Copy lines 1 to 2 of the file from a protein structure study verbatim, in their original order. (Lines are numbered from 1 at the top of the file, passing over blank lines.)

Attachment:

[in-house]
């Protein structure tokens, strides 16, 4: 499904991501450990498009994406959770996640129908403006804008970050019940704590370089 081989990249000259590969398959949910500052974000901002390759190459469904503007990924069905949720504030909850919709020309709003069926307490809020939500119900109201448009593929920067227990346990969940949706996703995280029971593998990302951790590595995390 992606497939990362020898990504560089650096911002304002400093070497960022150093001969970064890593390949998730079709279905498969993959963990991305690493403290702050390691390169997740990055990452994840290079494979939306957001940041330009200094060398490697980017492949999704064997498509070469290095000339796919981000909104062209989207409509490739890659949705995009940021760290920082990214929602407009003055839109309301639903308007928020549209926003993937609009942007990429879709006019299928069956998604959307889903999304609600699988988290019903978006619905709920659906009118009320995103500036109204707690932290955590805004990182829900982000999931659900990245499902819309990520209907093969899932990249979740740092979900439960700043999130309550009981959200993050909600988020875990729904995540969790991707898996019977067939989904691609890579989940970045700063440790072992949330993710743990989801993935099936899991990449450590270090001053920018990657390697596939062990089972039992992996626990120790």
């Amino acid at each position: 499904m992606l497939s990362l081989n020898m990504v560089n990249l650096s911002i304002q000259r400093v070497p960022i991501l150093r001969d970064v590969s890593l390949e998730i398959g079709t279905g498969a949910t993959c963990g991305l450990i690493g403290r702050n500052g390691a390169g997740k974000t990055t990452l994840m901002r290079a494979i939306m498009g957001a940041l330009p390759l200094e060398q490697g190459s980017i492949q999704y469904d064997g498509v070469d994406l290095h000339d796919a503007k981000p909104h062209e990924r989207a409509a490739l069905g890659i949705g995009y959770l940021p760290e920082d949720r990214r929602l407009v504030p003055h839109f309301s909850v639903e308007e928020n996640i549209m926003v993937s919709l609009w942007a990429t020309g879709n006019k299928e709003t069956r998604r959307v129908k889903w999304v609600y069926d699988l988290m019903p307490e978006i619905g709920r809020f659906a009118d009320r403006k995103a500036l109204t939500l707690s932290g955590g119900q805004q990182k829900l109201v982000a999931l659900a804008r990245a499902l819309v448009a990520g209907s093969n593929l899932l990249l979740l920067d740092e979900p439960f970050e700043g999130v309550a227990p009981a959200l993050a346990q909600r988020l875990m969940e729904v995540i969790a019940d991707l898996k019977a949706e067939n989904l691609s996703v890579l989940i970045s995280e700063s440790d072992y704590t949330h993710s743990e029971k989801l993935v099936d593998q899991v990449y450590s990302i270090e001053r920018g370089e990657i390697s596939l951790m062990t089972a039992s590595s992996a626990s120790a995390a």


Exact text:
[in-house]
């Protein structure tokens, strides 16, 4: 499904991501450990498009994406959770996640129908403006804008970050019940704590370089 081989990249000259590969398959949910500052974000901002390759190459469904503007990924069905949720504030909850919709020309709003069926307490809020939500119900109201448009593929920067227990346990969940949706996703995280029971593998990302951790590595995390 992606497939990362020898990504560089650096911002304002400093070497960022150093001969970064890593390949998730079709279905498969993959963990991305690493403290702050390691390169997740990055990452994840290079494979939306957001940041330009200094060398490697980017492949999704064997498509070469290095000339796919981000909104062209989207409509490739890659949705995009940021760290920082990214929602407009003055839109309301639903308007928020549209926003993937609009942007990429879709006019299928069956998604959307889903999304609600699988988290019903978006619905709920659906009118009320995103500036109204707690932290955590805004990182829900982000999931659900990245499902819309990520209907093969899932990249979740740092979900439960700043999130309550009981959200993050909600988020875990729904995540969790991707898996019977067939989904691609890579989940970045700063440790072992949330993710743990989801993935099936899991990449450590270090001053920018990657390697596939062990089972039992992996626990120790």